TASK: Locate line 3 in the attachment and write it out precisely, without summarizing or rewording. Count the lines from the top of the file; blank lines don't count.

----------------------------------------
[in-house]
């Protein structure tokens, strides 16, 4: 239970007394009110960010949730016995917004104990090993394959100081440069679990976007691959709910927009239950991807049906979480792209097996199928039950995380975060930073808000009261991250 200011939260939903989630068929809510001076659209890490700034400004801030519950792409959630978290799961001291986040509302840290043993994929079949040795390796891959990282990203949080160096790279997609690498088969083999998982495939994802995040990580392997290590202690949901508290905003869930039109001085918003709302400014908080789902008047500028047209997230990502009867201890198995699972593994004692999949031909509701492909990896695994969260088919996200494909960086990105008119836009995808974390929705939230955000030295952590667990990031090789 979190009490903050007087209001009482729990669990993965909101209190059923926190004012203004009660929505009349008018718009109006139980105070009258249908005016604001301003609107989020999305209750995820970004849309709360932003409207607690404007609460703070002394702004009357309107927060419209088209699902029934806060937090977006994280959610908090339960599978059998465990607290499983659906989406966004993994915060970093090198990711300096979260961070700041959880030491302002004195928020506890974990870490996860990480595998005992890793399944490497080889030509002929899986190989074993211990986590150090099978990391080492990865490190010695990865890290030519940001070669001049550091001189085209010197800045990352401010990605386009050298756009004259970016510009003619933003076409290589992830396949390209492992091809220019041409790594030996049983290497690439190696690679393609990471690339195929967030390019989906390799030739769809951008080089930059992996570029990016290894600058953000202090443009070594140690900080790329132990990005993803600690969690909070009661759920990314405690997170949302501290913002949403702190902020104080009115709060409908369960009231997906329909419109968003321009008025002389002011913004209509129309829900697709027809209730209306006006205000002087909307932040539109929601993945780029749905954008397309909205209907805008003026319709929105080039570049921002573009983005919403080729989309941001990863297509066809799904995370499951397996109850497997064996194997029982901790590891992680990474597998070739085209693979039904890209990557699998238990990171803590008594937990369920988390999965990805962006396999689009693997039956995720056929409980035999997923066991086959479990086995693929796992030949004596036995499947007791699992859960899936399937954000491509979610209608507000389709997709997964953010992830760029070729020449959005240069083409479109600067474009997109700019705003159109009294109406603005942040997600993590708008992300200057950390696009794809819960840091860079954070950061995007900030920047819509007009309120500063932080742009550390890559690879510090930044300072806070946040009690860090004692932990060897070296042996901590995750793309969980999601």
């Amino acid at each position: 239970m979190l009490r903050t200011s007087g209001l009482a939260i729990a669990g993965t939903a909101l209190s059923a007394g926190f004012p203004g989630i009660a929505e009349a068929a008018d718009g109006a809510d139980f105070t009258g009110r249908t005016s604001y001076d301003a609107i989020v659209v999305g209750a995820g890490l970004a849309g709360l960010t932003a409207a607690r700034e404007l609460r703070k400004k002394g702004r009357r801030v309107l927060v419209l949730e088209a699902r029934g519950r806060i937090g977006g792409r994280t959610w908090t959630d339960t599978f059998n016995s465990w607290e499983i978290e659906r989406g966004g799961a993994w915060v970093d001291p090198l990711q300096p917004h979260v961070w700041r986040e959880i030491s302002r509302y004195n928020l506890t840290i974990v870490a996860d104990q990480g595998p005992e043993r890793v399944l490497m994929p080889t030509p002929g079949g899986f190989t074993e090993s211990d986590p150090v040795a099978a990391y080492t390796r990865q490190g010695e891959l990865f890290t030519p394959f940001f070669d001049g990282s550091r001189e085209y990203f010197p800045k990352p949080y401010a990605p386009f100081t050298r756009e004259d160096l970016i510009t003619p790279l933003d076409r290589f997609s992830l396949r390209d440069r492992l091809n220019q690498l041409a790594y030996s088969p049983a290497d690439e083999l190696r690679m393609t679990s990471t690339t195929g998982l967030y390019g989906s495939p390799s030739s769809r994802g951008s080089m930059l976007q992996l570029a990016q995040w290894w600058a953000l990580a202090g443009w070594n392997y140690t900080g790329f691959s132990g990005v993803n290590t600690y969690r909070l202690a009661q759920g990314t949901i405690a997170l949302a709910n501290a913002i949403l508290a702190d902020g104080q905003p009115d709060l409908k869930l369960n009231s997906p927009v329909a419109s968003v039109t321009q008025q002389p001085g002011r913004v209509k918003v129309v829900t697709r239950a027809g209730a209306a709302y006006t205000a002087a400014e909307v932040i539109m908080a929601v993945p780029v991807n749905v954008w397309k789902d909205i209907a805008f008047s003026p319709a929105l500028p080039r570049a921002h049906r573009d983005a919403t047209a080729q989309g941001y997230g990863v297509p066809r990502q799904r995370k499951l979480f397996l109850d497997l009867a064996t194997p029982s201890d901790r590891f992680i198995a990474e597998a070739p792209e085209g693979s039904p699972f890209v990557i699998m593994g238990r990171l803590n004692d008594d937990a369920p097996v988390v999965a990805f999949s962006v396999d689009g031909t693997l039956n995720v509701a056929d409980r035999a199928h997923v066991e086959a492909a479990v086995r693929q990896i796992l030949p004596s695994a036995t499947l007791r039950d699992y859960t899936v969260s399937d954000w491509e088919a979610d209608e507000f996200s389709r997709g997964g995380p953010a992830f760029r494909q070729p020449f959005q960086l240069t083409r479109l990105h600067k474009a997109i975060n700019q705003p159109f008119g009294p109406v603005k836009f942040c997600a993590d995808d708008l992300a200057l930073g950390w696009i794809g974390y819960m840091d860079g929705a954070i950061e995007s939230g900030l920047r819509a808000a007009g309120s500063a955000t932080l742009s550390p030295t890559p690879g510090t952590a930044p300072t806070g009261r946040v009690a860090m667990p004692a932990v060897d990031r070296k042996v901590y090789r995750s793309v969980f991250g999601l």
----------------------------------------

């Amino acid at each position: 239970m979190l009490r903050t200011s007087g209001l009482a939260i729990a669990g993965t939903a909101l209190s059923a007394g926190f004012p203004g989630i009660a929505e009349a068929a008018d718009g109006a809510d139980f105070t009258g009110r249908t005016s604001y001076d301003a609107i989020v659209v999305g209750a995820g890490l970004a849309g709360l960010t932003a409207a607690r700034e404007l609460r703070k400004k002394g702004r009357r801030v309107l927060v419209l949730e088209a699902r029934g519950r806060i937090g977006g792409r994280t959610w908090t959630d339960t599978f059998n016995s465990w607290e499983i978290e659906r989406g966004g799961a993994w915060v970093d001291p090198l990711q300096p917004h979260v961070w700041r986040e959880i030491s302002r509302y004195n928020l506890t840290i974990v870490a996860d104990q990480g595998p005992e043993r890793v399944l490497m994929p080889t030509p002929g079949g899986f190989t074993e090993s211990d986590p150090v040795a099978a990391y080492t390796r990865q490190g010695e891959l990865f890290t030519p394959f940001f070669d001049g990282s550091r001189e085209y990203f010197p800045k990352p949080y401010a990605p386009f100081t050298r756009e004259d160096l970016i510009t003619p790279l933003d076409r290589f997609s992830l396949r390209d440069r492992l091809n220019q690498l041409a790594y030996s088969p049983a290497d690439e083999l190696r690679m393609t679990s990471t690339t195929g998982l967030y390019g989906s495939p390799s030739s769809r994802g951008s080089m930059l976007q992996l570029a990016q995040w290894w600058a953000l990580a202090g443009w070594n392997y140690t900080g790329f691959s132990g990005v993803n290590t600690y969690r909070l202690a009661q759920g990314t949901i405690a997170l949302a709910n501290a913002i949403l508290a702190d902020g104080q905003p009115d709060l409908k869930l369960n009231s997906p927009v329909a419109s968003v039109t321009q008025q002389p001085g002011r913004v209509k918003v129309v829900t697709r239950a027809g209730a209306a709302y006006t205000a002087a400014e909307v932040i539109m908080a929601v993945p780029v991807n749905v954008w397309k789902d909205i209907a805008f008047s003026p319709a929105l500028p080039r570049a921002h049906r573009d983005a919403t047209a080729q989309g941001y997230g990863v297509p066809r990502q799904r995370k499951l979480f397996l109850d497997l009867a064996t194997p029982s201890d901790r590891f992680i198995a990474e597998a070739p792209e085209g693979s039904p699972f890209v990557i699998m593994g238990r990171l803590n004692d008594d937990a369920p097996v988390v999965a990805f999949s962006v396999d689009g031909t693997l039956n995720v509701a056929d409980r035999a199928h997923v066991e086959a492909a479990v086995r693929q990896i796992l030949p004596s695994a036995t499947l007791r039950d699992y859960t899936v969260s399937d954000w491509e088919a979610d209608e507000f996200s389709r997709g997964g995380p953010a992830f760029r494909q070729p020449f959005q960086l240069t083409r479109l990105h600067k474009a997109i975060n700019q705003p159109f008119g009294p109406v603005k836009f942040c997600a993590d995808d708008l992300a200057l930073g950390w696009i794809g974390y819960m840091d860079g929705a954070i950061e995007s939230g900030l920047r819509a808000a007009g309120s500063a955000t932080l742009s550390p030295t890559p690879g510090t952590a930044p300072t806070g009261r946040v009690a860090m667990p004692a932990v060897d990031r070296k042996v901590y090789r995750s793309v969980f991250g999601l």